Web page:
CARLSBAD, Calif. — The White Sox are going to be “opportunistic” this offseason, according to their general manager. Well, a big opportunity might be knocking on the door.
According to Yahoo Sports’ Jeff Passan, the Seattle Mariners might enter into a full-scale rebuild this winter, potentially offering up their best players in trades. That includes a pair of 2018 All Stars in outfielder Mitch Haniger and closer Edwin Diaz, who was perhaps the best in the game at his position last season, and an All-Star caliber starting pitcher in James Paxton.
Sources: The Mariners are considering a full-fledged teardown this winter. If trade market is strong, they’ve told teams they’re willing to move just about anyone. And if that happens, they have indicated they’re willing to wait a few years to build a competitive team again.— Jeff Passan (@JeffPassan) November 6, 2018
Now, blowing things up in Seattle is subject to return. Jean Segura’s no-trade would need to be worked around. Return for Mitch Hanover, James Paxton and Edwin Diaz would need to be massive. But Mariners are in that awful no-man’s land where they’re good but not good enough.— Jeff Passan (@JeffPassan) November 6, 2018
The White Sox know what that purgatory feeling is like, and it’s why they pulled the trigger on their rebuild two years ago. It allowed the Boston Red Sox, Washington Nationals and Cubs to be “opportunistic” in acquiring the biggest pieces on the South Side: Chris Sale, Adam Eaton and Jose Quintana, respectively.
White Sox fans know very well what it took for those three teams to land those difference-makers, and so it should come at no surprise to read that the Mariners’ asking price for any of those three guys would be “massive.”
But when looking at what the Milwaukee Brewers did last season in acquiring Christian Yelich, who is expected to be named the NL MVP later this week, a similar opportunity could be facing the White Sox in Haniger. The soon-to-be 28-year-old outfielder is under team control for four more seasons, yet to even reach arbitration. He slashed .285/.366/.493 with 26 home runs and 93 RBIs last season for the M’s. He played in all but five games, banged out 38 doubles and played all three outfield positions, including making 26 starts in center field.
That’s got to sound extraordinarily tantalizing to White Sox fans. Haniger would be a big offensive upgrade at any of the three outfield positions and could be penned, not penciled, into the lineup for the next four seasons. Once Eloy Jimenez arrives on the South Side, expected to be early next season, he’ll have an outfield spot on lockdown for the foreseeable future.
And, heck, while we’re at it, the cases for adding Paxton and Diaz are pretty strong, too. The 24-year-old Diaz led the majors with 57 saves last season and is also under team control for four more years. Paxton is freshly 30 (happy birthday, James) and under team control for two more seasons. He was sensational in 2017, with a 2.98 ERA in 28 starts, and fell back to Earth a bit last season, finishing with 3.76 ERA while also reaching career highs with 28 starts, 160.1 innings and 208 strikeouts.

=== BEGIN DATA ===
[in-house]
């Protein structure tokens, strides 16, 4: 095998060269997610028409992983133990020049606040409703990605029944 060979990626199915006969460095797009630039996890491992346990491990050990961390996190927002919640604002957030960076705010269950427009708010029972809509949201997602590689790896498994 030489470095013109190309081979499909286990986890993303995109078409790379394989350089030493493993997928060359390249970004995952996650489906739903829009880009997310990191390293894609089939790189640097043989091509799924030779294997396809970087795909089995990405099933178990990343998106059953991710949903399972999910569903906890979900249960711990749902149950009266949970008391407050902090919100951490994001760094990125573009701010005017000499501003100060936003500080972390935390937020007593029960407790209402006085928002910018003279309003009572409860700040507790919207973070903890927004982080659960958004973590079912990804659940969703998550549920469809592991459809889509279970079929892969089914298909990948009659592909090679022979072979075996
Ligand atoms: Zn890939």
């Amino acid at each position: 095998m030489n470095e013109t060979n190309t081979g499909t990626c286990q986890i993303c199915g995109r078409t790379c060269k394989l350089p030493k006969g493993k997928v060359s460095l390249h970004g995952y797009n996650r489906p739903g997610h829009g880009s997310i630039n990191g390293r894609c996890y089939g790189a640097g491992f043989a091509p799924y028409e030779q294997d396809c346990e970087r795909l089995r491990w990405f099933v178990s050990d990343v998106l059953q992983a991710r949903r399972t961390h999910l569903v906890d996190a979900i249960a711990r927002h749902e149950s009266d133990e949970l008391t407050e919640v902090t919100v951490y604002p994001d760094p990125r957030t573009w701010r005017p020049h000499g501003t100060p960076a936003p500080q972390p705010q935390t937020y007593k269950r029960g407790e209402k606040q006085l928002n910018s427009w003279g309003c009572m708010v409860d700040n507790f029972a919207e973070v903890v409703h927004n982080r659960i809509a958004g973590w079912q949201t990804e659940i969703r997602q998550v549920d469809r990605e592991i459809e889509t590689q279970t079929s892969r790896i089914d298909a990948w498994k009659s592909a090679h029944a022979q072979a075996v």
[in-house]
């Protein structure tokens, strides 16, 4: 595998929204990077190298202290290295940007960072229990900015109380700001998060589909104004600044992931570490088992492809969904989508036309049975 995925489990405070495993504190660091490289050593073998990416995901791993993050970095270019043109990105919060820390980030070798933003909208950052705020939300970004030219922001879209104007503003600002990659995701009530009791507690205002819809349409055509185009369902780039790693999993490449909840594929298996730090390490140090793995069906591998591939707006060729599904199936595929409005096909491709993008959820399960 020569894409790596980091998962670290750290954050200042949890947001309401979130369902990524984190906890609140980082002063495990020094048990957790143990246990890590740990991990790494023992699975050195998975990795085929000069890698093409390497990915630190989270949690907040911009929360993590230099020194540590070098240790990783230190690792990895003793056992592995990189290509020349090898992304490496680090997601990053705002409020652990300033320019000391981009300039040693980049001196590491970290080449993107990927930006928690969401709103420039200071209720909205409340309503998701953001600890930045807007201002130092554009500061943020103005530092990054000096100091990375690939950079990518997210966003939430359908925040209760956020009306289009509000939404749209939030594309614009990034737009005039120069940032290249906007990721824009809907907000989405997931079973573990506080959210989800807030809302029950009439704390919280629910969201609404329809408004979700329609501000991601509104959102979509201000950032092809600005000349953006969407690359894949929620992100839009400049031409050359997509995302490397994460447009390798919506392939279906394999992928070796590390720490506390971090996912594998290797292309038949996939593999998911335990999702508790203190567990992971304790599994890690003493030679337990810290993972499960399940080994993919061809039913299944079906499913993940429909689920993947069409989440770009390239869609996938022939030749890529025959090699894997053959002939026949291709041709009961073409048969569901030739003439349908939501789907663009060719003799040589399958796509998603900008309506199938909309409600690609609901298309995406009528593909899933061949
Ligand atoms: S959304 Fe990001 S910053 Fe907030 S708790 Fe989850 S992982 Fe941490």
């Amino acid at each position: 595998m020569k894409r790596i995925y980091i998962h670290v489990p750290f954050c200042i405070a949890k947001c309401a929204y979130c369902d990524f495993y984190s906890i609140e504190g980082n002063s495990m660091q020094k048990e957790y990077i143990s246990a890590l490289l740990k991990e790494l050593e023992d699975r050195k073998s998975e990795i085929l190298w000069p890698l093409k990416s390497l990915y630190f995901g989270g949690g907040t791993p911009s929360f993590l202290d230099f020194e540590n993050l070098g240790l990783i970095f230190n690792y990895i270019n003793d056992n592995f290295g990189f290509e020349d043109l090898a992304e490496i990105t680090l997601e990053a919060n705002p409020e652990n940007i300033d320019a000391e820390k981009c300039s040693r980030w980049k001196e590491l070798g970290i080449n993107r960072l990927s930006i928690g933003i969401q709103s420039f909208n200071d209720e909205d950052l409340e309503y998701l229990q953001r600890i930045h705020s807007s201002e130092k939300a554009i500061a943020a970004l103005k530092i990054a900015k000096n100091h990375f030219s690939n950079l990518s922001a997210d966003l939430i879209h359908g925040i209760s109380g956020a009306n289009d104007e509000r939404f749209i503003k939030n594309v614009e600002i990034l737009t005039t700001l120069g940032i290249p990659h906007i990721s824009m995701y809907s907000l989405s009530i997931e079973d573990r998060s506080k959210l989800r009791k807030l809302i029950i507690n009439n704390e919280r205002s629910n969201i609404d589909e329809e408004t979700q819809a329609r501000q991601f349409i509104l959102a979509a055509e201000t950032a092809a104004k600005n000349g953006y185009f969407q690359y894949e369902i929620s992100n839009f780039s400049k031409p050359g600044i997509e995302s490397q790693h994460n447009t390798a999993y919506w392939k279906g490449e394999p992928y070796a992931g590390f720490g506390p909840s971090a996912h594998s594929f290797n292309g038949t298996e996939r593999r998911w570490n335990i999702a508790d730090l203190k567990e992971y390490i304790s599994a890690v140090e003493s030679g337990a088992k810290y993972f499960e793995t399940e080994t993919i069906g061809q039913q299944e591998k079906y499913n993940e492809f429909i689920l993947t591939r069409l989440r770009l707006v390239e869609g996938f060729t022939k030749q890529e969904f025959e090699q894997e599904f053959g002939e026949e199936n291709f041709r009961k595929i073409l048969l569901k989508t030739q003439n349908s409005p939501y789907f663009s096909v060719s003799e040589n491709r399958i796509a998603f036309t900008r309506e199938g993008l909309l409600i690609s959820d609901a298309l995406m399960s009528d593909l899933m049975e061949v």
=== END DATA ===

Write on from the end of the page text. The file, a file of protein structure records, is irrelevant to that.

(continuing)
The White Sox have a shot at a homegrown rotation, but of the five arms that could make up the 2020 rotation, Carlos Rodon is the most proven of the bunch, with Lucas Giolito and Reynaldo Lopez coming off at-times rocky first full seasons in the bigs, Michael Kopech out for 2019 while recovering from Tommy John surgery and Dylan Cease still in the minor leagues. Meanwhile, the White Sox have a fleet of young relief arms out in the bullpen, but as to who will be the team’s closer of the future, that’s a complete mystery. The favorite for that job, 2016 first-round pick Zack Burdi, is also on the mend from Tommy John surgery.
Now, the cases against adding any of these guys are obvious, too. The return packages would have to be loaded with top-ranked prospects, and that could mean guys as high in the White Sox organizational rankings as Dylan Cease and Luis Robert, it could mean guys with as bright of futures as Dane Dunning and Nick Madrigal. Those would be huge price tags and a significant — though not complete — disruption to Rick Hahn’s carefully laid rebuilding plans.
But the White Sox boast an incredible amount of depth throughout their farm system, with the potential for blockbuster trades being just one of many reasons that depth exists. Trading from positions of strength like starting pitching and outfield, as examples, wouldn’t necessarily mean the cupboard would be bare, though it would mean it might not be as promising as it was before.
The difference here, however, compared to other names that have been bandied about as dream targets for the White Sox is the team control. Haniger and Diaz wouldn’t become free agents until after the 2022 season. And while injuries throughout the organization might have delayed the opening of the White Sox contention window, it’s very much expected to be open before then. And, obviously, adding a player or players of this caliber would once again alter that timeline, in that case for the better.
In an offseason full of expensive free agents who might not be as attracted to the White Sox long-term vision as they might be to the concrete evidence of present-day contenders, perhaps a trade is a way to kick the rebuild into overdrive.
It’s all just speculation, just the game of “how about this?” that goes on every Hot Stove season. But the White Sox, with all the flexibility their rebuilding process has created, might have a chance at being “opportunistic.”